Paula Deen is a racist, and like a lot of racists in the South, she honestly doesn’t believe she is a racist. In a Today show interview this morning with Matt Lauer, Paula Deen insists that she believes “all of God’s creatures should be treated equally” and that she “wasn’t raised” a racist. I believe she believes that, though it is obvious that she’s lying when she says that the only time she’s ever used the N-word was when a black man held her up at gunpoint.
“It’s just not a part of who we are,” Paula Deen asserts, which is also a clear lie, and rather than apologize for who she is and make an effort to change, Deen insists that she has never “in her 66 years” used that word but once, and that she’s offended by others’ use of it. Anyone who grew up in the South knows this to be a lie, and while many of the people who know she is lying are winking right along with her tear-streaked face, the rest of us know.
Unless you were raised by well educated people, or carpetbaggers, or the rare Southern hippie, racism was something of a default mode in the South, so casual and ingrained that most of us didn’t even realize that what we were saying was racist. I don’t know what kids North of the Mason Dixon line called each other on the playground in the 80s and 90s, but in the small-town South, kids called each other “ni**er” and “fa**ot” as easy and as casually as kids might call each other “jerks” or “dum-dum heads.” You didn’t have cooties where I grew up, you had “ni**er” cooties,” and the only names we took any real offense to were variations of “ni**er lover,” the lowest of all insults, reserved for kids who insisted they were safe when clearly the ball reached first base before they did.
The notion that my kids could say those words — words my six year old has never even heard, and hopefully will not hear until he’s studying the the Civil War and the Civil Rights era in high school — seems appalling and repulsive to me, but that was not so in the schools I attended in the South. I don’t remember ever hearing a teacher ask a student not to use those words, and there’s no way they could’ve not heard them. But then, what were teachers going to do? Raise the issue with the parents, who taught the kids those words, who would dismiss it? We knew the “N-word” in the South; it was the “R-word” that we’d never heard before: Racism.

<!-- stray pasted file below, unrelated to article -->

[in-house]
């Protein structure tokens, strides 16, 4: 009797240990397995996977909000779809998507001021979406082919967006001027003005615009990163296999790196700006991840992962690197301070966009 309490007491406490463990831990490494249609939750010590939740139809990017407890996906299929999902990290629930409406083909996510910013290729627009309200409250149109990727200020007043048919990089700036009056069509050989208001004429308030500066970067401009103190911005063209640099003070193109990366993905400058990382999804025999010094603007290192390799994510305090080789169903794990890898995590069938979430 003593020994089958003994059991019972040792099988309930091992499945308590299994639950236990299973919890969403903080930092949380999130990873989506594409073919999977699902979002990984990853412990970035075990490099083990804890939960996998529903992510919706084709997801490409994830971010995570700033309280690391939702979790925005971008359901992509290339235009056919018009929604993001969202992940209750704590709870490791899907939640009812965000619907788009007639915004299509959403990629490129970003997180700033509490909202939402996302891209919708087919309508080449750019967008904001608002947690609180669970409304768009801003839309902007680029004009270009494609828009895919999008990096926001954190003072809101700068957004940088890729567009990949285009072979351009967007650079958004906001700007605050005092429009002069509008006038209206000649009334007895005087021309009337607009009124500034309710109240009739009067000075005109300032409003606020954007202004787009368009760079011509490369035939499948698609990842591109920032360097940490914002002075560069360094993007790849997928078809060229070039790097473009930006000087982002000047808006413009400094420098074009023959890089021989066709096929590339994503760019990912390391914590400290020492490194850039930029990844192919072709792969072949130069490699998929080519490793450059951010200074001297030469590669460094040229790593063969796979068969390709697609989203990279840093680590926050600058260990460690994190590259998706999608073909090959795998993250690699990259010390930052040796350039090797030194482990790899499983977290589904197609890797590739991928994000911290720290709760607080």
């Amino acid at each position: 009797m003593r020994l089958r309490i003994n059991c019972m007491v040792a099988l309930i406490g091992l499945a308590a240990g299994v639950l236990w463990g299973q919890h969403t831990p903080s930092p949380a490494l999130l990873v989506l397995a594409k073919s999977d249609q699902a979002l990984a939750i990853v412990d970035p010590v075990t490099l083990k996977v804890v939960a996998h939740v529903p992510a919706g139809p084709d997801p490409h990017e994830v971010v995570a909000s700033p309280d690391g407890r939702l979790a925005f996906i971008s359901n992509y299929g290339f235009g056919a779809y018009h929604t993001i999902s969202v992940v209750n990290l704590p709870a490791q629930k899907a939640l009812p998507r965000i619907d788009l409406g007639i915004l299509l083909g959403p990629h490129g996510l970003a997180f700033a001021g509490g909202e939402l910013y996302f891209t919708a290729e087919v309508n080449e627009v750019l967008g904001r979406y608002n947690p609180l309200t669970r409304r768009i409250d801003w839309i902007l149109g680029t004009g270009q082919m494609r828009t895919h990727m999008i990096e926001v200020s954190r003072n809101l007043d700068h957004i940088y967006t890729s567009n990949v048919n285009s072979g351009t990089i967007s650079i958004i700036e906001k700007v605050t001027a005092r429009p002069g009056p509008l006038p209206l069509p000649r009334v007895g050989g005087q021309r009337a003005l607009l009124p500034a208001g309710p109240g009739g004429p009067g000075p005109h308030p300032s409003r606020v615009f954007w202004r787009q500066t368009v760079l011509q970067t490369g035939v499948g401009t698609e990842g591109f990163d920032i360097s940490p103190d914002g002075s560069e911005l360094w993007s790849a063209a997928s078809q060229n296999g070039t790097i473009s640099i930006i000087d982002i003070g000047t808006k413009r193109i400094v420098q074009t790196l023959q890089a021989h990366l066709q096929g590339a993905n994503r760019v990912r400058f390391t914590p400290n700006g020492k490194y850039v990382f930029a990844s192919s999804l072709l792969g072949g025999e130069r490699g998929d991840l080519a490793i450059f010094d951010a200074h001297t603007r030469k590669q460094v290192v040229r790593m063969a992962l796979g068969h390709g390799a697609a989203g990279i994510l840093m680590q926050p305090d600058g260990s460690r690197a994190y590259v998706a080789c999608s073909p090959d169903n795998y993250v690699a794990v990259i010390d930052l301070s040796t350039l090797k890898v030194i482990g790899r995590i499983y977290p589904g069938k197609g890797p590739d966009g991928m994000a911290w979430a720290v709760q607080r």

I lived in Little Rock for two years during the 1980s, during the desegregation of schools. I attended an elementary school close by (I was one of two white kids in my class), while my brother was bussed 45 minutes away to help even out the numbers in another district. My mother, as I recall, burst into the principal’s office and began raising hell with the principal, insisting that she didn’t want her 6 year old riding the bus with a “bunch of “n******s.” Likewise, my father — a gay man in the South, for God’s sake — was as racist as anyone, often joking that Lincoln was America’s worst president because he had freed the slaves.
These were the people that raised me, that raised people like Paula Deen. What hope did we have?
There’s a popular Chris Rock stand-up bit where Rock makes the distinction between black people and “ni**ers,” a revelatory and controversial bit at the time. I can assure you, however, that white people in the small-town South had been making that distinction for years, and in the rare instance in which a white person was called on their racism for saying the N-word, they’d often fall back on that argument: “I’m not a racist. A n****er is not necessarily a black person. It’s a lazy attitude that can apply to anyone.” I grew up on a street where at least 60 percent of the residents were drug addicts and/or on welfare, and yet I never heard anyone call any of the other white people on that street the N-word. It’s why I always hated that Chris Rock bit; it reinforced that argument. People in the South all over will now cite the bit as evidence that they’re not racist. “See? A black man agrees with us!”